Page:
Schauer on the one hand, and Dow and Murphy on the other, all agree on a positivistic differentiation between the within and the beyond of an extant regime, where what's within carries ipso facto a special normative force for the inhabitants and yet the question of what is within and what beyond rests not with socially transcendent philosophies of right but with socially immanent facts of belief that could be other than what they are. Still there may be something significant at stake in the difference between locating regime-change events in the infra-legal or background culture, as Schauer would often do, and locating them on the surface of political-institutional action, as Dow and Murphy would more likely do. Regarded as background-cultural events, regime changes would often or usually appear to be morally indifferent events; they would often or usually appear to be morally indifferent events; they would simply be things that happened in cultures. Regime changes take on a more obvious moral freight when you regard them as acts of power, moments of political choice and action. Regime changes are then always, as a class, morally tainted occasions (although some of them might possibly also, all things considered, be morally excused or justified);(115) they are then always occasions of acts in excess of (immanent) right, therefore occasions of presumption, of breach of faith with the fellowship of the country.

Bruce Ackerman as legal interpreter does not believe the American Constitution as it is entrenches participatory or any other human rights. Bruce Ackerman as political philosopher faults our Constitution in this respect; he holds a "liberal foundationalism" to be morally preferable to the democratic dualism that is, in fact as he sees it, the American regime. He says that he would like to see the regime-fact change from democratic dualist to rights foundationalist, and that he would in principle be willing, if he came to think -- as he does not now -- that the need for such an effort outweighed its dangers, to work at rebuild[ing] our political language and practice from its very foundations."(116) He would in any case have Americans "self-consciously amend our constitution" so as to "make it clear that democracy is not our ultimate constitutional value, that human dignity and social justice come first."(117)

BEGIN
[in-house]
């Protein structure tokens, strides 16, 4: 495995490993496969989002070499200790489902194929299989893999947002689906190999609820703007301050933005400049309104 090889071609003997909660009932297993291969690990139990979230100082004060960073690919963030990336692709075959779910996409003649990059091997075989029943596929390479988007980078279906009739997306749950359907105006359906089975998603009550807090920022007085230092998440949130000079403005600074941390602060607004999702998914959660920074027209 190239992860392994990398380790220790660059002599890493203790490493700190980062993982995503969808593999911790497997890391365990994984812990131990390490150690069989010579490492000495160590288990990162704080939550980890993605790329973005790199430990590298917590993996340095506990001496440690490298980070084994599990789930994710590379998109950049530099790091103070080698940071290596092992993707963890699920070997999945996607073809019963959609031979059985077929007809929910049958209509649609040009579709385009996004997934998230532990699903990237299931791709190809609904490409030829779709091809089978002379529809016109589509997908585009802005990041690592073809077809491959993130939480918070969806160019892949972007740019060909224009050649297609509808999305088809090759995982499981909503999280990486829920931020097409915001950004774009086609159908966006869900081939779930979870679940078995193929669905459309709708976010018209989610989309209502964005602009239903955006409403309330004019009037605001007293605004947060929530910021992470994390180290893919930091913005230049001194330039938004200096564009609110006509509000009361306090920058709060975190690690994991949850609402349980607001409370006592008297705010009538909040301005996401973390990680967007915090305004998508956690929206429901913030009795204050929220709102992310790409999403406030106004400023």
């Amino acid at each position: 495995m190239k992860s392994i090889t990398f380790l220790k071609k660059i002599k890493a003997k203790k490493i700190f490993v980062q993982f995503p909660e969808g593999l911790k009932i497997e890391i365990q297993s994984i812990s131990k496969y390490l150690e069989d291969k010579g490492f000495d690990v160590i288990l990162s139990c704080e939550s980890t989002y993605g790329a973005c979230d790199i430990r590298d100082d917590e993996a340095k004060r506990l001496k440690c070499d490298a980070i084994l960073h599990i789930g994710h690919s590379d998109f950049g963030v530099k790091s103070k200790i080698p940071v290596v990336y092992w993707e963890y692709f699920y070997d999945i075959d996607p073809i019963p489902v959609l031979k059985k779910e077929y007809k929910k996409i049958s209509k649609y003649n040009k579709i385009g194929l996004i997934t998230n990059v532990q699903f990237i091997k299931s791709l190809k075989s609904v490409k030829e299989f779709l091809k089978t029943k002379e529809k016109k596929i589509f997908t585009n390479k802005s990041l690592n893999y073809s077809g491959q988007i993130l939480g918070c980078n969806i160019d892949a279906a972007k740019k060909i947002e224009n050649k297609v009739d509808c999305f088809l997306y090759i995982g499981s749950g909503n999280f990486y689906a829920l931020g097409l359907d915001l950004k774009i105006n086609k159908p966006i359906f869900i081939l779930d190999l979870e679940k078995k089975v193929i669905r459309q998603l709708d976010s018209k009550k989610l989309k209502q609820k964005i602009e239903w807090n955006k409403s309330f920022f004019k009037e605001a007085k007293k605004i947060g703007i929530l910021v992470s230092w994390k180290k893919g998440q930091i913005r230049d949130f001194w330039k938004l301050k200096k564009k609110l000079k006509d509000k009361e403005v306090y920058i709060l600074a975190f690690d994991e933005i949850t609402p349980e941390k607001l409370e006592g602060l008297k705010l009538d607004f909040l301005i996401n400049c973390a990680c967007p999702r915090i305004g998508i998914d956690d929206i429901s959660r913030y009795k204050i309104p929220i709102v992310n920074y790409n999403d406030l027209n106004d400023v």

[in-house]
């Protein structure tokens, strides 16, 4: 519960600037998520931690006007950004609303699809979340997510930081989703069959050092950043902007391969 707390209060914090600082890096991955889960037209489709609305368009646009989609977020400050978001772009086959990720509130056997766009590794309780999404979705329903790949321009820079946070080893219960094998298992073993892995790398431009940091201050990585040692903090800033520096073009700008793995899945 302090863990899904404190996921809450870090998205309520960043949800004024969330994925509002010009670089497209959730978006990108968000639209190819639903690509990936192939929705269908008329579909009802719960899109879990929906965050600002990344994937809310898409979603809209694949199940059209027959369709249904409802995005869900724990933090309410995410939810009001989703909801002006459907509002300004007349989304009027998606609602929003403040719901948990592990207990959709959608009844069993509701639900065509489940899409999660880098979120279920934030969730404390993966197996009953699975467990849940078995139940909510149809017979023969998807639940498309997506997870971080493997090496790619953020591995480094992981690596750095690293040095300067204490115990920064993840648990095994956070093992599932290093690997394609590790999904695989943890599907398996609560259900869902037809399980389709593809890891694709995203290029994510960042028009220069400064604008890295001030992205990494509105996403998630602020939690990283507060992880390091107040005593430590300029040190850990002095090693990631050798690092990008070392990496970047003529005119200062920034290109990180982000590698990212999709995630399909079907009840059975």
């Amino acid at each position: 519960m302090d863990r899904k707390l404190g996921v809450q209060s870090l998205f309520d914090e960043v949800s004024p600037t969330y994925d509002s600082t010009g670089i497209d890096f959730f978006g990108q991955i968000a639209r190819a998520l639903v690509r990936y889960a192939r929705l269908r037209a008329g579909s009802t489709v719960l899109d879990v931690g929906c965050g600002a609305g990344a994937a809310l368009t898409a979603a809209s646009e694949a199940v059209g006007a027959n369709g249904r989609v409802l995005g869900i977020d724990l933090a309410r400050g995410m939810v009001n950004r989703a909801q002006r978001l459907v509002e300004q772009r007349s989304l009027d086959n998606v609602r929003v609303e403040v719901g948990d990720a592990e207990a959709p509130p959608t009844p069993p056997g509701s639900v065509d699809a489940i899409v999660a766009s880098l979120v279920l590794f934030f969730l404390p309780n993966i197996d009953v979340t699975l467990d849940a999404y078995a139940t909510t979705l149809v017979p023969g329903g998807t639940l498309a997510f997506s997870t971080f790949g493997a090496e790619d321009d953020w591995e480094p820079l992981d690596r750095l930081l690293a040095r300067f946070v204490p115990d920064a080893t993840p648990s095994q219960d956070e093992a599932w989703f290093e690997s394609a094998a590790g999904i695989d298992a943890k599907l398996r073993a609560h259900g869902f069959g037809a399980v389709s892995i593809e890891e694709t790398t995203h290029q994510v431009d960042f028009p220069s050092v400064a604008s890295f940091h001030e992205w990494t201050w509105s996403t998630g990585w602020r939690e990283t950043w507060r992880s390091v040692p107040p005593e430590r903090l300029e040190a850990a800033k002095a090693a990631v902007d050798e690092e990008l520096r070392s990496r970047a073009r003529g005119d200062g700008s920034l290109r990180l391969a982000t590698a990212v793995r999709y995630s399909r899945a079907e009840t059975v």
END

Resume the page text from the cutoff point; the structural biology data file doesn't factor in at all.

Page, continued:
Is there any sense, any degree, in which it could be held wrong, even by a philosophically committed rights-foundationalist such as Ackerman himself, for Ackerman and other Americans to undertake such a course of radically transforming what they themselves hold to be the extant democratic-dualist foundations of America? Maybe so: How can one in good faith approach a People of allegedly democratic-dualist "political identity"(118) with the proposition of throwing overboard their democratic-dualist regime in favor of an opposite, alien, rights-foundationalist kind? How can one coherently urge that People "self-consciously" to go ahead and "make clear" what must be false for them as long as they remain themselves: that they place justice ahead of democracy?

Consider, then, Schauer's view. Perhaps it can alleviate the difficulty. If it is correct, then no one need "self-consciously amend" the Constitution in order to make rights foundationalism the new American way. It would suffice to reshape the political background culture to the point where it simply was true that structural entrenchment had come in from the cold and become a part of the American URR. Would it be in all respects morally permitted -- or would it, to the contrary, be in any respect morally prohibited -- to attempt fomentation of such an infra-legal revolution by going to work deliberately on the background culture (as a radio talk show host, maybe)?

If prohibited, by what value or principle, if not the true moral superiority (which Ackerman rejects) of the way of unqualified popular sovereignty? If permitted, on the other hand, why hesitate from the effort? It is hard to see that it need be dangerous. What need one risk, other than loss in the United States of the sense of unqualified popular sovereignty itself, along with whatever moral value that carries (which by Ackerman's philosophical reckoning is less than the moral value carried by the way of rights foundationalism)? If these are fair questions, they point toward a residual hesitation on Ackerman's part to make rights precede democracy, even in philosophy. Or perhaps what they point to is a hesitation to make philosophy prior to democracy, or to citizenship. I do not say this hesitation is a fault.(119)